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Leland,

Nice post, thanks.
 

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In my area, there are still several rural departments that carry wheel guns, all of the bigger and city types have gone to semis.

When I started 33 years ago, my first 2 where a Colt 357 MAGNUM with a 6" bbl, and the S&W 27 3 1/2" as an off duty / second carry gun. with a S&W centenial in the front pants pocket or coat pocket.
 
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My department carried 4" HB S&W 64s until '94 when they switched to the S&W 4006. We still have a few J frames for plain clothes stuff. I think we had some SP101s back int he day as well.

When I attended the academy in '99, several of the sheriff departments in the area either issued or required deputies to use a 4" .357 with .38 ammo. Once a deputy went on the road they were allowed to carry bottom feeders. I know one of those departments now issues the Glock 22.

The county police here issued the 681 before switching to bottom feeders for issue. Wheelguns are still allowed though.
 
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We still have about 10% of our officers carrying revolvers. They are allowed, and we occasionally even get one or 2 revolver carriers in a new cadet class (generally S&W 66's, 686's or ruger GP100's).

When I started out I had a Smith model 28. It has alot going for it as a duty weapon, it was absolutely reliable, powerful and accurate. I really only got my first auto to get night sights.
 

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Hello. In the early '70's when I got into police work, my first duty revolver was a Model 10 HB. I eventually tried several ranging from the Model 19, 13, 65, and 66 to the Model 27 and 28. This went on for about 10 years until we were allowed to go to semiautos.

Best.
 

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Let's see... I started at the SO in 1981. We had to furnish our own firearms and I was the only person who carried a Ruger .357 (Security Six, stainless steel, 4 inch bbl). My Captain carried a 6 inch barrelled Colt Python in Nickel, and everyone else carried some form of S&W .38 or .357.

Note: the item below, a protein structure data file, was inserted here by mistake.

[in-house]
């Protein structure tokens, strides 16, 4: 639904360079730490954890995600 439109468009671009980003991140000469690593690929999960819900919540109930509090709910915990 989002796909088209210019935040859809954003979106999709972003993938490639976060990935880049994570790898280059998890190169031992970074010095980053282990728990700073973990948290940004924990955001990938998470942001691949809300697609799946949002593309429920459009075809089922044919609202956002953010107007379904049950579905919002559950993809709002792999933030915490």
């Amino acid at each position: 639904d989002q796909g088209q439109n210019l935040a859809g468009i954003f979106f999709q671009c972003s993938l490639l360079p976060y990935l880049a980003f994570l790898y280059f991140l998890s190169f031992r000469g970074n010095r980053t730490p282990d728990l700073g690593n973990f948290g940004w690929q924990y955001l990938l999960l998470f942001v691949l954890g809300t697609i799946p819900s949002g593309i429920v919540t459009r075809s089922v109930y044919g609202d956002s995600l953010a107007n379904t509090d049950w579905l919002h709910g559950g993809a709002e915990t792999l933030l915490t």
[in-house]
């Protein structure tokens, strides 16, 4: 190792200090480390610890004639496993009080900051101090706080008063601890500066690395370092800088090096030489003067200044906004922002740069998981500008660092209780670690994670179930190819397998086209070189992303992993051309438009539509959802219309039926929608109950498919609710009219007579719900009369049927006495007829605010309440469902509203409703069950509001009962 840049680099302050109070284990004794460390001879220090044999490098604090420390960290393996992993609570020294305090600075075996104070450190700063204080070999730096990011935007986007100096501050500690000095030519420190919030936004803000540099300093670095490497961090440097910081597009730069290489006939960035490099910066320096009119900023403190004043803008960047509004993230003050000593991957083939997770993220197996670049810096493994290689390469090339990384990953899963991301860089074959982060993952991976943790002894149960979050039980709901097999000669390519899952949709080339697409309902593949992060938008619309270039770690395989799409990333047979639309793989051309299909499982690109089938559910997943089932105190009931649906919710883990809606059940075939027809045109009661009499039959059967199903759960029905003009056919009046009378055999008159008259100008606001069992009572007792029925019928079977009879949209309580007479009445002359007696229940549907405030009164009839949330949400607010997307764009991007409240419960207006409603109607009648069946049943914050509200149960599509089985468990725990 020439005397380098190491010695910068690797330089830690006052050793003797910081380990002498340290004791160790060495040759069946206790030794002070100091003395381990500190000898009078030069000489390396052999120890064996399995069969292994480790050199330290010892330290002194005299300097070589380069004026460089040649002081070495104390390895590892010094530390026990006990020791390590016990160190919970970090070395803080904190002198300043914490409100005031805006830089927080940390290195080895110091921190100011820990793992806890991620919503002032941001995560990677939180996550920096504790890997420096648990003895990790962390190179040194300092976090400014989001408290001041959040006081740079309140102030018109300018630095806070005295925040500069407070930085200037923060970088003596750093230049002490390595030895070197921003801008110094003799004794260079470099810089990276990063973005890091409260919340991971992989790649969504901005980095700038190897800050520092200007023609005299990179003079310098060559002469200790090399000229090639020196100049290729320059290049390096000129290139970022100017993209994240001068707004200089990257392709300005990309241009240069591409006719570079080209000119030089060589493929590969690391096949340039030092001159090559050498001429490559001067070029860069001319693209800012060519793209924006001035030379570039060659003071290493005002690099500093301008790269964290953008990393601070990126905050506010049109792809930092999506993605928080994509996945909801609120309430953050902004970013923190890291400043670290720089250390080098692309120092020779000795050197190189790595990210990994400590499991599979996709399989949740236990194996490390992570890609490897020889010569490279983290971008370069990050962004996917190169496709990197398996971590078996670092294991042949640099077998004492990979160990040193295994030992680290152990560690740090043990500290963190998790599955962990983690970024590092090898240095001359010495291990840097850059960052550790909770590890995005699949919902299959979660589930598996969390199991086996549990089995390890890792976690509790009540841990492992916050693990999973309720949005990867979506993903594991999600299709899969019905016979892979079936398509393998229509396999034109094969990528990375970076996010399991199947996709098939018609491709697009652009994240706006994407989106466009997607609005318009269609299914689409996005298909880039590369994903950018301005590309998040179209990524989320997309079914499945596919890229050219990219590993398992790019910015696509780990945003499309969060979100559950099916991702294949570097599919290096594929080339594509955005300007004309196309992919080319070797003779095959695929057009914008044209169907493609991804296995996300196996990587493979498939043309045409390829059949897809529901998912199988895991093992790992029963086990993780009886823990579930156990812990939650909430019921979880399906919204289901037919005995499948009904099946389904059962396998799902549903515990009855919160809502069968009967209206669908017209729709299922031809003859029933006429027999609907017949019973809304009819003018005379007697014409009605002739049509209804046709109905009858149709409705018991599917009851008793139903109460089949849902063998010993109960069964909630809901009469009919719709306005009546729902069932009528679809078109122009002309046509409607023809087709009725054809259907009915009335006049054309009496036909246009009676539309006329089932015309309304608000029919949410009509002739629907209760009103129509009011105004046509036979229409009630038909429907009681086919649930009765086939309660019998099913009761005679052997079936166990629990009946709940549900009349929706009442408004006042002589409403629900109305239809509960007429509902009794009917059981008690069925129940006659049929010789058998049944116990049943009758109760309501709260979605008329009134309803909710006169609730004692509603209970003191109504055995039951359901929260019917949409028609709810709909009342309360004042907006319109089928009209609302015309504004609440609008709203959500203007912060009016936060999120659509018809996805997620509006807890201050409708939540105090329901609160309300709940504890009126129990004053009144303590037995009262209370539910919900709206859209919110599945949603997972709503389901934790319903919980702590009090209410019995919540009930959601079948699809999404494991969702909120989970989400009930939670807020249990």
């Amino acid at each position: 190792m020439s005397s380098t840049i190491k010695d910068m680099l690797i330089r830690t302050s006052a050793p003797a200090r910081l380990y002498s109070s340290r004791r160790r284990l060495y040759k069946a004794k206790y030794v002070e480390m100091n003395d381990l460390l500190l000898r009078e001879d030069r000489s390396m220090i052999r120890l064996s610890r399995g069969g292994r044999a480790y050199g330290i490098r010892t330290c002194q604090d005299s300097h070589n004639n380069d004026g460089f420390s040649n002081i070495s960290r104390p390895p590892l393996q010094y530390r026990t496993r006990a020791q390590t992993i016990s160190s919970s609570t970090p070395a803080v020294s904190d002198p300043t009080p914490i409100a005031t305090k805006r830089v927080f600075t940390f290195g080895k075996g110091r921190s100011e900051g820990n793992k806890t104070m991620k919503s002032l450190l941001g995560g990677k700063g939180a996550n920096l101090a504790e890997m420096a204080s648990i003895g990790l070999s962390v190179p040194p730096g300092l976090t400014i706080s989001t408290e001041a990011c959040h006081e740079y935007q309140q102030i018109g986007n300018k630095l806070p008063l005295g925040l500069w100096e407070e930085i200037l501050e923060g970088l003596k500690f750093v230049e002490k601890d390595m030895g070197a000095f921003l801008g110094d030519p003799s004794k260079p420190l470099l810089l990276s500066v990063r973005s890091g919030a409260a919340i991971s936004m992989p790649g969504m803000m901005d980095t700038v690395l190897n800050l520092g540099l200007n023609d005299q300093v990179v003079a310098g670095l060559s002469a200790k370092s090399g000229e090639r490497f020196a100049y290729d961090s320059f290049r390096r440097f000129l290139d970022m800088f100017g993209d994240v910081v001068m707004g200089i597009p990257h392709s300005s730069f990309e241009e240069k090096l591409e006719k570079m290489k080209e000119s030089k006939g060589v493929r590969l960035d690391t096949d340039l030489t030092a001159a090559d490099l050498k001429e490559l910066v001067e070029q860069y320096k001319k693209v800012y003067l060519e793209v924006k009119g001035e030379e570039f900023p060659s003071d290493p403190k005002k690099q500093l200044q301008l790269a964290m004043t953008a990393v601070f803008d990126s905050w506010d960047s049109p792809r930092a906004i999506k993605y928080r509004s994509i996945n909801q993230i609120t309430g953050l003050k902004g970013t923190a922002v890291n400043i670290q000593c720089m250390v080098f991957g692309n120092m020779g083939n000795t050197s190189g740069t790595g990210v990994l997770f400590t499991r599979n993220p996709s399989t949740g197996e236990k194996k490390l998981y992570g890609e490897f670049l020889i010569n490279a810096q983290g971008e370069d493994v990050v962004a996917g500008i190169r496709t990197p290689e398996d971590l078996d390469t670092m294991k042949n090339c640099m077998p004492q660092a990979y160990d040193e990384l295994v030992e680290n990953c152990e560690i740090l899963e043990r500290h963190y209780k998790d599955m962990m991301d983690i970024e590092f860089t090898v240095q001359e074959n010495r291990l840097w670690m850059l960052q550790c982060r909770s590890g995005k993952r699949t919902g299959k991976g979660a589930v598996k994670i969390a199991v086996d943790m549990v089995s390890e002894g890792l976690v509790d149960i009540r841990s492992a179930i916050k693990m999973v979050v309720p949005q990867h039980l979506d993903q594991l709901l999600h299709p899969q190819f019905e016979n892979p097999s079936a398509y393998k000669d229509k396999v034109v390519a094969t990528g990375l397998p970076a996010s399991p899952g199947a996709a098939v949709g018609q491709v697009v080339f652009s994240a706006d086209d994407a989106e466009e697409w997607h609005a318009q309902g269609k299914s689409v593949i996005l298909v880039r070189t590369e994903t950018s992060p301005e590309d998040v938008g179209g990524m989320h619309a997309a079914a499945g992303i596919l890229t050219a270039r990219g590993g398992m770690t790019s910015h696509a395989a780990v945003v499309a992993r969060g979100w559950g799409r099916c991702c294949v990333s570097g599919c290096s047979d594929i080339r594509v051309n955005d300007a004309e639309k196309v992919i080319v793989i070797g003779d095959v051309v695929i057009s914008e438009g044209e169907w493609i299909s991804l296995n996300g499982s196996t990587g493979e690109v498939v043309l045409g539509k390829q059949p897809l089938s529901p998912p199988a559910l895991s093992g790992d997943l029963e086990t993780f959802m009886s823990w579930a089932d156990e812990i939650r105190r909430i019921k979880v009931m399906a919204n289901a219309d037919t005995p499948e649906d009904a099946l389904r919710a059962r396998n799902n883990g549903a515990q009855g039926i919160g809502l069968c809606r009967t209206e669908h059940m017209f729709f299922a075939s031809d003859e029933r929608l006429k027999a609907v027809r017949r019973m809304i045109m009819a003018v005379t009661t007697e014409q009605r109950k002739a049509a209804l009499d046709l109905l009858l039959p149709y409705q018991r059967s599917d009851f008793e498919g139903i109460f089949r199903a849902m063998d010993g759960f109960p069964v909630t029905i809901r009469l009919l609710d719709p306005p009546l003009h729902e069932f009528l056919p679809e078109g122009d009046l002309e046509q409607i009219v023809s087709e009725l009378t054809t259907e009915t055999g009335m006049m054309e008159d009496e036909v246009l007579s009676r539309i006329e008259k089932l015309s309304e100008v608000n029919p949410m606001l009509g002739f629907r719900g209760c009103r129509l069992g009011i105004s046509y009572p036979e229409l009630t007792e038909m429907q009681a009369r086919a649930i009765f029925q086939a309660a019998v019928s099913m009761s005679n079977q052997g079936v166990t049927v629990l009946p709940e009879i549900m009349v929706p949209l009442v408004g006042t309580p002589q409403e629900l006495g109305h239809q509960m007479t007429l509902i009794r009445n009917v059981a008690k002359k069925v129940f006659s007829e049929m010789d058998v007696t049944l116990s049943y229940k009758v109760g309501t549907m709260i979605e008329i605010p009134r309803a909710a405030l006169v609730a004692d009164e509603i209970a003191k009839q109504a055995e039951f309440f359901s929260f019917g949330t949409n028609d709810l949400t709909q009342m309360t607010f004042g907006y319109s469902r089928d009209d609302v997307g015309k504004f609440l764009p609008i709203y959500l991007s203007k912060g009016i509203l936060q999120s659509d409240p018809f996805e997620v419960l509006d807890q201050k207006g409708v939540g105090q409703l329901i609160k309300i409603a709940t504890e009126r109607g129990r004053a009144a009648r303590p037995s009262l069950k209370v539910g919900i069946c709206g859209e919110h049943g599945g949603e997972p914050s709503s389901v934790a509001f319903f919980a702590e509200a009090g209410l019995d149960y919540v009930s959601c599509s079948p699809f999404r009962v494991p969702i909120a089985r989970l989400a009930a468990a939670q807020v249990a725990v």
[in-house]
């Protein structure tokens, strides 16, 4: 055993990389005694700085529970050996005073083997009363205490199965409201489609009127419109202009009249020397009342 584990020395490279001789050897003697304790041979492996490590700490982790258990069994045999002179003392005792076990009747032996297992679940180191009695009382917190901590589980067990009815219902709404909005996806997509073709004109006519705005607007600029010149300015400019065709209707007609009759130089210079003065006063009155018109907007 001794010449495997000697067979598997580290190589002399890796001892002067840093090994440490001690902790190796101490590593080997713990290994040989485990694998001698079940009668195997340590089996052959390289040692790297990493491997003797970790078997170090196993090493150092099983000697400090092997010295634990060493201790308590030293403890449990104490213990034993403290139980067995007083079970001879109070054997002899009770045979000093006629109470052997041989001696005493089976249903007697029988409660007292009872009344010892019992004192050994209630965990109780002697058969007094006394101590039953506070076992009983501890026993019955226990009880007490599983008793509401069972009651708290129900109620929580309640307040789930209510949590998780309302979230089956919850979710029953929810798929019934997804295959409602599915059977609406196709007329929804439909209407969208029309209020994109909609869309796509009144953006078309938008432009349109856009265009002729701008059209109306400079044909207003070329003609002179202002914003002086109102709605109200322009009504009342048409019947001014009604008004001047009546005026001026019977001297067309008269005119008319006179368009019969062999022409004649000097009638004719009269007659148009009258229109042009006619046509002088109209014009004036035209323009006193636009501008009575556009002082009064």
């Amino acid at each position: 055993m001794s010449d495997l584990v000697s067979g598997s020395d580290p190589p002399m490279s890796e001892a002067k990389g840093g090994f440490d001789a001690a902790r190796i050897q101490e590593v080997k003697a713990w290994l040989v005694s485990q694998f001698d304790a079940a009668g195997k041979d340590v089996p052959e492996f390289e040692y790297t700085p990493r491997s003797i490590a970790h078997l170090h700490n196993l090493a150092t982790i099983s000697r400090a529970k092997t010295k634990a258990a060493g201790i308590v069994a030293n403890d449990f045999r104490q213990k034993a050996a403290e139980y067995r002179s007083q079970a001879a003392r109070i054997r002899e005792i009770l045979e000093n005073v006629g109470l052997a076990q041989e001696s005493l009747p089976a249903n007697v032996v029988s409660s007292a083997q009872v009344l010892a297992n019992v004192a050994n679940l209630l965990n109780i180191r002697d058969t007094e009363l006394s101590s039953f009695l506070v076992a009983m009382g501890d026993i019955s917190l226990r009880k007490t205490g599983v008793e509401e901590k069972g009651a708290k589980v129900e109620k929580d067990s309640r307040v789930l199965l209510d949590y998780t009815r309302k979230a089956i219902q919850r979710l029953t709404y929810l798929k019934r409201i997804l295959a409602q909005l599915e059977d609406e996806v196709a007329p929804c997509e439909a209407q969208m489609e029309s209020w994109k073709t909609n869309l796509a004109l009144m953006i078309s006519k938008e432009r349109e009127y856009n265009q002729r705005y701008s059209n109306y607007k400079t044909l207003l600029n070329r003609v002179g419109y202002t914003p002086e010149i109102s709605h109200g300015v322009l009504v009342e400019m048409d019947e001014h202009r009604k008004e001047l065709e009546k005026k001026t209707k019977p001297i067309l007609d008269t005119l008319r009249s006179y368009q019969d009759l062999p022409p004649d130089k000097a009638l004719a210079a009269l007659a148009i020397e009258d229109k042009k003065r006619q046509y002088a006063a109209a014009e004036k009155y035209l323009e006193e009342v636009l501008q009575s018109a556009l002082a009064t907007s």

I was the first patrol fellow to transition to a semi-automatic (Colt .45 ACP; 1911 Government Model), and one undercover narc carried a Colt Combat Commander. Then my Sergeant went to a Colt 1911, but quickly transitioned back to his revolver after forgetting to drop the thumb safety during a high pucker factor event (did I mention that I encouraged him to train with the semi, but he declined as he was the resident "gun expert?").

I carried my Colt for years, but had sporadic problems with feeding and ejection that several gunsmith's could not resolve to my satisfaction; therefore, I moved to the BHP in 9mm. Never a bobble, misfeed, misfire, etc. in four pistols, thousands of rounds, and years of carry. That was my evolution.

Nowadays, all of my old compadres carry some form of plastic-platform semi-automatic (Glocks, etc.). Poor fellows....

Sincerely,

Michael
 
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My Captain carried a 6 inch barrelled Colt Python in Nickel,
I always wondered how the 6" revolver carrying guys sat in a car with that long barrel for a whole shift (we were not allowed swivel holsters).